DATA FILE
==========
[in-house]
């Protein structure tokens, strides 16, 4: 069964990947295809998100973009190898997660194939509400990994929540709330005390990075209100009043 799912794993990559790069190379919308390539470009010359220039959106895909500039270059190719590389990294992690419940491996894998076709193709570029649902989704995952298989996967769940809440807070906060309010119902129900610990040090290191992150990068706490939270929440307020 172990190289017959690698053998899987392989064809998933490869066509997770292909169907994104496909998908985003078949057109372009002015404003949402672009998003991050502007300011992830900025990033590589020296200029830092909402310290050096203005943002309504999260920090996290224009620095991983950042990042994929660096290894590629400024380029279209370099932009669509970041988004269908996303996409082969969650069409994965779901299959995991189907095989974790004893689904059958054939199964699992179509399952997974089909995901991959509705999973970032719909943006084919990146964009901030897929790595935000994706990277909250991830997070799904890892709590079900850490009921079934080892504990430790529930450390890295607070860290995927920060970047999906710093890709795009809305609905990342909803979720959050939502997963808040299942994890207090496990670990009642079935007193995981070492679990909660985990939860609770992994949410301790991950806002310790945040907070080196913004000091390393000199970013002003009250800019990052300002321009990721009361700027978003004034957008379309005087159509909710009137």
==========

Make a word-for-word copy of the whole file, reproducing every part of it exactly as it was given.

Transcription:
[in-house]
């Protein structure tokens, strides 16, 4: 069964990947295809998100973009190898997660194939509400990994929540709330005390990075209100009043 799912794993990559790069190379919308390539470009010359220039959106895909500039270059190719590389990294992690419940491996894998076709193709570029649902989704995952298989996967769940809440807070906060309010119902129900610990040090290191992150990068706490939270929440307020 172990190289017959690698053998899987392989064809998933490869066509997770292909169907994104496909998908985003078949057109372009002015404003949402672009998003991050502007300011992830900025990033590589020296200029830092909402310290050096203005943002309504999260920090996290224009620095991983950042990042994929660096290894590629400024380029279209370099932009669509970041988004269908996303996409082969969650069409994965779901299959995991189907095989974790004893689904059958054939199964699992179509399952997974089909995901991959509705999973970032719909943006084919990146964009901030897929790595935000994706990277909250991830997070799904890892709590079900850490009921079934080892504990430790529930450390890295607070860290995927920060970047999906710093890709795009809305609905990342909803979720959050939502997963808040299942994890207090496990670990009642079935007193995981070492679990909660985990939860609770992994949410301790991950806002310790945040907070080196913004000091390393000199970013002003009250800019990052300002321009990721009361700027978003004034957008379309005087159509909710009137």